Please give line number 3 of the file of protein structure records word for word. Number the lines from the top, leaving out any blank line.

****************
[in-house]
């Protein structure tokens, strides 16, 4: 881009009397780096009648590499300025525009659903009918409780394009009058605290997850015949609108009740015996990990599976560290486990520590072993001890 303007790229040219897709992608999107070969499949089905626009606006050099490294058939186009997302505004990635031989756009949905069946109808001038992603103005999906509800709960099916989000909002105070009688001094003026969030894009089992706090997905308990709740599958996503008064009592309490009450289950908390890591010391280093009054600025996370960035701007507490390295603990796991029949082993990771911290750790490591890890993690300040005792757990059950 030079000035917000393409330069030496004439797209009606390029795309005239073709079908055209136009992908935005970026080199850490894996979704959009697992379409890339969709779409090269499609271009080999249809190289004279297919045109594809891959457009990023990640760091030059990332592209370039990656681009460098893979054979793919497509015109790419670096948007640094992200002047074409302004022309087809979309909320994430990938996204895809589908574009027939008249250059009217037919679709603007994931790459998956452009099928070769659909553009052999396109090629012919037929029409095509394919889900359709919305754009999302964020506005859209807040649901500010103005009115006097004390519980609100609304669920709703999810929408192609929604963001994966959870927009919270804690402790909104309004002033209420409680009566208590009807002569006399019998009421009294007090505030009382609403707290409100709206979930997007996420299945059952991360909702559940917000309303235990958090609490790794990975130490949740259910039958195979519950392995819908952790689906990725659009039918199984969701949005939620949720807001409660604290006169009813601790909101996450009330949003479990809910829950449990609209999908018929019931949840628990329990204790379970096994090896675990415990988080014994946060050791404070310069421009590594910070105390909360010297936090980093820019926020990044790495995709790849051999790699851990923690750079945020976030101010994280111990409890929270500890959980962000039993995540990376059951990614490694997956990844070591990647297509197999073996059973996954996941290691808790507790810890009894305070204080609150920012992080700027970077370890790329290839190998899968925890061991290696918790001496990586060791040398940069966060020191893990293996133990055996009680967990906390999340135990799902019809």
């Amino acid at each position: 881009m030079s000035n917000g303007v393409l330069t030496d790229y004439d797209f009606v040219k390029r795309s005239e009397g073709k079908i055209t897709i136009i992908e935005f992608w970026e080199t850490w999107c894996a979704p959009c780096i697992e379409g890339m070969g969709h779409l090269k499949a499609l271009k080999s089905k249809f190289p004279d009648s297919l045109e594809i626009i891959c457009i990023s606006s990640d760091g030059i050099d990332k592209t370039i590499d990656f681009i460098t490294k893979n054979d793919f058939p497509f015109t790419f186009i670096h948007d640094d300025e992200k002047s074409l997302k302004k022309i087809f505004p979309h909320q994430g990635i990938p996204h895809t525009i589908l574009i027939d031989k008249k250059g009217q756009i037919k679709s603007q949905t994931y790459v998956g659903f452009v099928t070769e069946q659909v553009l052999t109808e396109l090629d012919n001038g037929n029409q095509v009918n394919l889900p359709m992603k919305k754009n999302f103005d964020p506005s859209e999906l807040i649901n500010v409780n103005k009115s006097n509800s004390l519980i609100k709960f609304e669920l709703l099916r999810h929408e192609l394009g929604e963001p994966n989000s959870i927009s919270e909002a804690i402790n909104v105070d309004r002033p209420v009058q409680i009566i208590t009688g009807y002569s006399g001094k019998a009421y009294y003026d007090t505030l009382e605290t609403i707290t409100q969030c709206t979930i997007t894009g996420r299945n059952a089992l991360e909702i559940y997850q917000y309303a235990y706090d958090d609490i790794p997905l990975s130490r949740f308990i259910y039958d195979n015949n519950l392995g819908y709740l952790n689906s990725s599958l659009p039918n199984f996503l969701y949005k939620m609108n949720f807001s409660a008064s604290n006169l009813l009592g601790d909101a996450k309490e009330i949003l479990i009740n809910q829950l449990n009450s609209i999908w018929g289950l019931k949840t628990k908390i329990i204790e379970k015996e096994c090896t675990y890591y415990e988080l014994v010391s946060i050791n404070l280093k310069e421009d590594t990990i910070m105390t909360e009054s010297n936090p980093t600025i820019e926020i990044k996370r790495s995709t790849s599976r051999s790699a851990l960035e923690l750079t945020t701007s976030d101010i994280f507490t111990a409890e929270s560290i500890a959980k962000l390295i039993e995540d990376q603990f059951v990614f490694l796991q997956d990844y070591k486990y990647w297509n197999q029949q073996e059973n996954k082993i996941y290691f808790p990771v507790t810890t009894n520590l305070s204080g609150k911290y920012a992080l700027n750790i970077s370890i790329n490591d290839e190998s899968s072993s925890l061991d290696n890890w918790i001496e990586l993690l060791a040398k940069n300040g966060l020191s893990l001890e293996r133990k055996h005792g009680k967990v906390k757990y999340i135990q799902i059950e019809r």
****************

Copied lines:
């Amino acid at each position: 881009m030079s000035n917000g303007v393409l330069t030496d790229y004439d797209f009606v040219k390029r795309s005239e009397g073709k079908i055209t897709i136009i992908e935005f992608w970026e080199t850490w999107c894996a979704p959009c780096i697992e379409g890339m070969g969709h779409l090269k499949a499609l271009k080999s089905k249809f190289p004279d009648s297919l045109e594809i626009i891959c457009i990023s606006s990640d760091g030059i050099d990332k592209t370039i590499d990656f681009i460098t490294k893979n054979d793919f058939p497509f015109t790419f186009i670096h948007d640094d300025e992200k002047s074409l997302k302004k022309i087809f505004p979309h909320q994430g990635i990938p996204h895809t525009i589908l574009i027939d031989k008249k250059g009217q756009i037919k679709s603007q949905t994931y790459v998956g659903f452009v099928t070769e069946q659909v553009l052999t109808e396109l090629d012919n001038g037929n029409q095509v009918n394919l889900p359709m992603k919305k754009n999302f103005d964020p506005s859209e999906l807040i649901n500010v409780n103005k009115s006097n509800s004390l519980i609100k709960f609304e669920l709703l099916r999810h929408e192609l394009g929604e963001p994966n989000s959870i927009s919270e909002a804690i402790n909104v105070d309004r002033p209420v009058q409680i009566i208590t009688g009807y002569s006399g001094k019998a009421y009294y003026d007090t505030l009382e605290t609403i707290t409100q969030c709206t979930i997007t894009g996420r299945n059952a089992l991360e909702i559940y997850q917000y309303a235990y706090d958090d609490i790794p997905l990975s130490r949740f308990i259910y039958d195979n015949n519950l392995g819908y709740l952790n689906s990725s599958l659009p039918n199984f996503l969701y949005k939620m609108n949720f807001s409660a008064s604290n006169l009813l009592g601790d909101a996450k309490e009330i949003l479990i009740n809910q829950l449990n009450s609209i999908w018929g289950l019931k949840t628990k908390i329990i204790e379970k015996e096994c090896t675990y890591y415990e988080l014994v010391s946060i050791n404070l280093k310069e421009d590594t990990i910070m105390t909360e009054s010297n936090p980093t600025i820019e926020i990044k996370r790495s995709t790849s599976r051999s790699a851990l960035e923690l750079t945020t701007s976030d101010i994280f507490t111990a409890e929270s560290i500890a959980k962000l390295i039993e995540d990376q603990f059951v990614f490694l796991q997956d990844y070591k486990y990647w297509n197999q029949q073996e059973n996954k082993i996941y290691f808790p990771v507790t810890t009894n520590l305070s204080g609150k911290y920012a992080l700027n750790i970077s370890i790329n490591d290839e190998s899968s072993s925890l061991d290696n890890w918790i001496e990586l993690l060791a040398k940069n300040g966060l020191s893990l001890e293996r133990k055996h005792g009680k967990v906390k757990y999340i135990q799902i059950e019809r």